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Kenyan Catholic Clerics Attack Tetanus Shot Program

NEW YORK, Nov 17 2014 (IPS) - (GIN) – Leaders of Kenya’s Catholic Church are attempting to derail a vaccination campaign that would protect 2.5 women from a life-threatening nerve disease.

Calling it a stealth birth control campaign, clerics have been telling parishioners to refuse the shot that would immunize women against tetanus – popularly known as lockjaw. It would also reduce the number of babies who
die of neonatal tetanus.

Some 550 Kenyan babies died of the disease in 2013 and according to UNICEF, 8,000 babies worldwide died of neonatal tetanus in 2010.

Tetanus is a serious bacterial disease that affects the nervous system, leading to painful muscle contractions, particularly of the jaw and neck muscles. Tetanus can interfere with breathing and be life-threatening.

Cases of tetanus are rare in the United States where vaccinations are given widely. The incidence of tetanus is much higher in less developed countries. Around a million cases occur worldwide each year.

Treatment focuses on managing complications until the effects of the tetanus toxin resolve.

But a statement, signed by all 27 Kenyan bishops, attacked the campaign sponsored by the World Health Organization and UNICEF, calling it “a disguised population control program.”

John Cardinal Njue, Archbishop of Nairobi, urged women in the country to keep away from the vaccine. Certain ‘powers’ with a hidden agenda were behind the vaccine campaign, he warned.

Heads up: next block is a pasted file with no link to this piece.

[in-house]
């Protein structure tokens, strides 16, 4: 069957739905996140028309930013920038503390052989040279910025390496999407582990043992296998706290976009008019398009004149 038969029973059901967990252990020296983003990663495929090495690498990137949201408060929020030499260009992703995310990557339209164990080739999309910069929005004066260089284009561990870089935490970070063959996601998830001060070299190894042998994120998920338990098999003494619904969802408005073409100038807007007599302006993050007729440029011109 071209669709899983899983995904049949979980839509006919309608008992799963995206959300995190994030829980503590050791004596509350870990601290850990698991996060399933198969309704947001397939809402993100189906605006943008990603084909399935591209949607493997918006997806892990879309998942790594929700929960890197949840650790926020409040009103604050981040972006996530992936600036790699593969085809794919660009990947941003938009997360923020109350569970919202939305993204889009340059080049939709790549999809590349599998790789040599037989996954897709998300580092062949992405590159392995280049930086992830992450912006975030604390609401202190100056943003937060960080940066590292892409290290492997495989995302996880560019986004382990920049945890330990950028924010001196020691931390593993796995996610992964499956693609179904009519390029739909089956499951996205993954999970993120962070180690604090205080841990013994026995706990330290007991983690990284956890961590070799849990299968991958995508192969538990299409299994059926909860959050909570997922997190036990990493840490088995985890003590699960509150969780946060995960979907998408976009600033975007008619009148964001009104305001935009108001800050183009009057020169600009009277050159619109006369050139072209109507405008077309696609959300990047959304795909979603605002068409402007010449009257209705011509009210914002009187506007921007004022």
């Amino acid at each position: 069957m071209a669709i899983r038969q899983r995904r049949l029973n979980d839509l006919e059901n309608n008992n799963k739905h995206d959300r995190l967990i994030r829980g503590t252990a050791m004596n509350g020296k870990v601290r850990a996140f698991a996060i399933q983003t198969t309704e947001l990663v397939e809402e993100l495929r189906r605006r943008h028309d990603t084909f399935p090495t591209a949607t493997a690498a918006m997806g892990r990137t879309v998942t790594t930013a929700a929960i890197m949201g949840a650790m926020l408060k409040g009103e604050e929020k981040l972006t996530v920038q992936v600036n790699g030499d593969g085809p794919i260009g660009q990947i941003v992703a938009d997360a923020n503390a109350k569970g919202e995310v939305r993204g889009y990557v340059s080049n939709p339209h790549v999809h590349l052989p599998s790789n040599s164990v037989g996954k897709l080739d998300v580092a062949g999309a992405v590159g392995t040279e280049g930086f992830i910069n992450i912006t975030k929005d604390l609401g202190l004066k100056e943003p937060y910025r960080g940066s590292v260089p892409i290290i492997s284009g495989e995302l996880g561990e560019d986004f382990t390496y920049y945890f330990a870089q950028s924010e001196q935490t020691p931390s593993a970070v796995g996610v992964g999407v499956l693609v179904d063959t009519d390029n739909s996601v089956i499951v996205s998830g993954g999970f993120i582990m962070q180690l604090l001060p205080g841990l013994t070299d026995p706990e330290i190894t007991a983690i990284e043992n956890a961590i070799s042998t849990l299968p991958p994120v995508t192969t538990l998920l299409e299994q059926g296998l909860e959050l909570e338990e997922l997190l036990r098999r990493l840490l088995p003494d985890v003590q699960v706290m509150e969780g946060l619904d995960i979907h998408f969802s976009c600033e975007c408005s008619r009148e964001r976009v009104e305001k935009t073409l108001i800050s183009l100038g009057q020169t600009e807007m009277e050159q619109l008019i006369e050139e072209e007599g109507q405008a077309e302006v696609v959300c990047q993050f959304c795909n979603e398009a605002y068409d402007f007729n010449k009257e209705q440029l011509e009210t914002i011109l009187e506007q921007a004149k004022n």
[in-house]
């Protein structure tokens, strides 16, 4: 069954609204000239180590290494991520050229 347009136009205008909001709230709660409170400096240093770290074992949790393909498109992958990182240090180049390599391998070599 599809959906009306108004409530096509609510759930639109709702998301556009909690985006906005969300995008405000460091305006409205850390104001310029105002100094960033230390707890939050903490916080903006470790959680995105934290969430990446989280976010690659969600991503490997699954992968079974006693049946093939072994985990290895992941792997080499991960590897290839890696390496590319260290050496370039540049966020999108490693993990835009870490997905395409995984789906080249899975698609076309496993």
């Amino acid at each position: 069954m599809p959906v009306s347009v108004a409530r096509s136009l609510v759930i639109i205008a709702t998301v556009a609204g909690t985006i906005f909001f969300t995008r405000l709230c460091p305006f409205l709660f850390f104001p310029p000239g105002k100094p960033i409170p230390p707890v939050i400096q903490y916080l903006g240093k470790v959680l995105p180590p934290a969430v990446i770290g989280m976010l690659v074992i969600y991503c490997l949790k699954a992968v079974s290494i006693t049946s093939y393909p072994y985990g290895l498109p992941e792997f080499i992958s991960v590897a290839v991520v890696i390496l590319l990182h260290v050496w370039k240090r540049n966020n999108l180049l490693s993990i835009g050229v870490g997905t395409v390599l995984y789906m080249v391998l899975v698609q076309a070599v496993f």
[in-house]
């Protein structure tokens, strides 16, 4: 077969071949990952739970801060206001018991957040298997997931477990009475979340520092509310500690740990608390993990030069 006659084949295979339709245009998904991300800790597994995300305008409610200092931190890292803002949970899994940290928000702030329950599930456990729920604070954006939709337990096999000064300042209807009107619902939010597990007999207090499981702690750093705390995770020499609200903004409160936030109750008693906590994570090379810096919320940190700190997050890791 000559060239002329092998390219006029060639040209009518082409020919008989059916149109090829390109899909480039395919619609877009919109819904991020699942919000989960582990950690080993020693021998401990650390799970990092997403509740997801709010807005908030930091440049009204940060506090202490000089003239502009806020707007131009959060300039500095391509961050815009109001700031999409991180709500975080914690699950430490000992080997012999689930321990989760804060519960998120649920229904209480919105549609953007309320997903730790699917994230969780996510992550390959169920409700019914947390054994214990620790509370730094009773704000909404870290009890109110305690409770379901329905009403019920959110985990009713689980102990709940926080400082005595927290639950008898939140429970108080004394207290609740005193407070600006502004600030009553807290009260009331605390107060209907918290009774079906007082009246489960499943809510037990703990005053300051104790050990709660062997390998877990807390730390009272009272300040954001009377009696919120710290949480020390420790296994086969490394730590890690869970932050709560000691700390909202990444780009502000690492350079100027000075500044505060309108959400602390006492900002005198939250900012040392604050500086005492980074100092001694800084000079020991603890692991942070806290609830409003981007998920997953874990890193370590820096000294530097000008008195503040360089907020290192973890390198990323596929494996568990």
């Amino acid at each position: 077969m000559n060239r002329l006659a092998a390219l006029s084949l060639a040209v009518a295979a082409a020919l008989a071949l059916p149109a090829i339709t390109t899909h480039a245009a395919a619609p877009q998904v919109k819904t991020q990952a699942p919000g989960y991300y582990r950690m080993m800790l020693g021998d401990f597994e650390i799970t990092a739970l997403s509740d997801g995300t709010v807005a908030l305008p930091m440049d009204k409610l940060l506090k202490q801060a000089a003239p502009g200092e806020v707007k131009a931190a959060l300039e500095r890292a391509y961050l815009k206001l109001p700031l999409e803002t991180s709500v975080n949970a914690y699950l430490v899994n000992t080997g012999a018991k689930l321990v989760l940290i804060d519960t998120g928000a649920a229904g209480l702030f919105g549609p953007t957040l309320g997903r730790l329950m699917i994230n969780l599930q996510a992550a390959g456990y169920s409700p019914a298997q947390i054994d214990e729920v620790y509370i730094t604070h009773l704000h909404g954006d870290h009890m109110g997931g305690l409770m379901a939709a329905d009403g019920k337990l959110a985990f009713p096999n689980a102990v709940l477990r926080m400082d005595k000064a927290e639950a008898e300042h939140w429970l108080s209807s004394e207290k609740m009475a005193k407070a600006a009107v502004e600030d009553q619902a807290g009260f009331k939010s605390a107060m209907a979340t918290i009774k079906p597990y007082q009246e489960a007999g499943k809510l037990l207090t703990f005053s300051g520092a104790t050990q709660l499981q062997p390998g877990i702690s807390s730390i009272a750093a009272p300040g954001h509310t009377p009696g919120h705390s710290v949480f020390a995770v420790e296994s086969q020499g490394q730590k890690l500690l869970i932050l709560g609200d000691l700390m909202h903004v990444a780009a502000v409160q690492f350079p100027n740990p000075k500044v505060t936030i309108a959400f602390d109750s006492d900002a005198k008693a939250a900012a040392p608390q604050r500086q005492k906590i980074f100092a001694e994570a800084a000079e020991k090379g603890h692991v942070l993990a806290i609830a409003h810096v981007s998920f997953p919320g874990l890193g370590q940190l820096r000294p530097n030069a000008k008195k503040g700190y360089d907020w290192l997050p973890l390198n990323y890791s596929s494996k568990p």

According to the religious leaders, the proposed vaccine is laced with Beta-HCG hormone which, they claimed, causes infertility and multiple miscarriages in women.

But a doctor that tested the vaccine said the church had misinterpreted the results in two tests conducted in March and October.

James Elder, UNICEF’s communications officer for East Africa, explained that the aim of the vaccination campaign was to prevent neonatal tetanus in newborns who bear the highest burden of tetanus disease. These children live
in parts of the country with limited access to health facilities – most births occur at home in non-sterile conditions.

“Children born at home are at risk of tetanus through the cut umbilical cord. Their mothers are also at risk of infection with tetanus during childbirth.

“Vaccinating girls and women of child bearing age (15 to 49 years) protects the women even under unhygienic conditions. They pass this protection to the unborn child in the womb.”

The Kenyan clerics’ claims are supported by the Virginia-based Population Research Institute (PRI), which also opposes tetanus shots they describe as “mass sterilization agents that, with the stick of a needle sterilize women
for years, or a lifetime.”

The group also lobbies against family planning funding and succeeded in cutting $34 to $40 million per year for seven years from the U.N. Population Fund.

 
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